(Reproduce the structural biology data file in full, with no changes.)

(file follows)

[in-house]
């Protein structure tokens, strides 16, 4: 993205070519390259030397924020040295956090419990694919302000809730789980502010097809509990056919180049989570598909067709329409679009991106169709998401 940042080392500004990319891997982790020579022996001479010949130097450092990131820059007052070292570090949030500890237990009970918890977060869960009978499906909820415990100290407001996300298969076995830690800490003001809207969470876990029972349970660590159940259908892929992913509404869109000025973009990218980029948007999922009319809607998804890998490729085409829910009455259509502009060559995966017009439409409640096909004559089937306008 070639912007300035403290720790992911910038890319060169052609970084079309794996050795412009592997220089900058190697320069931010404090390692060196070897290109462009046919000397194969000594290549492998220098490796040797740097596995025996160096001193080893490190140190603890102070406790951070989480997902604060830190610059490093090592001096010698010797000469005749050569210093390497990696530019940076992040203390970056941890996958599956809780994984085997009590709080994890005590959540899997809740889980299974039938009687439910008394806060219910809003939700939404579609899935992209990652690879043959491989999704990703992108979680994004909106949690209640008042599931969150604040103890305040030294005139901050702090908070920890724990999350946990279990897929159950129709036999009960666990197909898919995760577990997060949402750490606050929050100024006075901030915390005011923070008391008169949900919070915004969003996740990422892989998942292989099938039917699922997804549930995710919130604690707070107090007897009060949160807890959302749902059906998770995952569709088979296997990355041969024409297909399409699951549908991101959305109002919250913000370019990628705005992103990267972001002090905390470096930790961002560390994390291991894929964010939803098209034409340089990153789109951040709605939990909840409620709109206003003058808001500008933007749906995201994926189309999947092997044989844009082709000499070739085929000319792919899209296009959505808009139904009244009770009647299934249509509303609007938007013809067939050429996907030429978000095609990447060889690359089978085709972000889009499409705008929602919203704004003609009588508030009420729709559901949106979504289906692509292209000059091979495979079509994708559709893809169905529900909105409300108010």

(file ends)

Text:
[in-house]
């Protein structure tokens, strides 16, 4: 993205070519390259030397924020040295956090419990694919302000809730789980502010097809509990056919180049989570598909067709329409679009991106169709998401 940042080392500004990319891997982790020579022996001479010949130097450092990131820059007052070292570090949030500890237990009970918890977060869960009978499906909820415990100290407001996300298969076995830690800490003001809207969470876990029972349970660590159940259908892929992913509404869109000025973009990218980029948007999922009319809607998804890998490729085409829910009455259509502009060559995966017009439409409640096909004559089937306008 070639912007300035403290720790992911910038890319060169052609970084079309794996050795412009592997220089900058190697320069931010404090390692060196070897290109462009046919000397194969000594290549492998220098490796040797740097596995025996160096001193080893490190140190603890102070406790951070989480997902604060830190610059490093090592001096010698010797000469005749050569210093390497990696530019940076992040203390970056941890996958599956809780994984085997009590709080994890005590959540899997809740889980299974039938009687439910008394806060219910809003939700939404579609899935992209990652690879043959491989999704990703992108979680994004909106949690209640008042599931969150604040103890305040030294005139901050702090908070920890724990999350946990279990897929159950129709036999009960666990197909898919995760577990997060949402750490606050929050100024006075901030915390005011923070008391008169949900919070915004969003996740990422892989998942292989099938039917699922997804549930995710919130604690707070107090007897009060949160807890959302749902059906998770995952569709088979296997990355041969024409297909399409699951549908991101959305109002919250913000370019990628705005992103990267972001002090905390470096930790961002560390994390291991894929964010939803098209034409340089990153789109951040709605939990909840409620709109206003003058808001500008933007749906995201994926189309999947092997044989844009082709000499070739085929000319792919899209296009959505808009139904009244009770009647299934249509509303609007938007013809067939050429996907030429978000095609990447060889690359089978085709972000889009499409705008929602919203704004003609009588508030009420729709559901949106979504289906692509292209000059091979495979079509994708559709893809169905529900909105409300108010």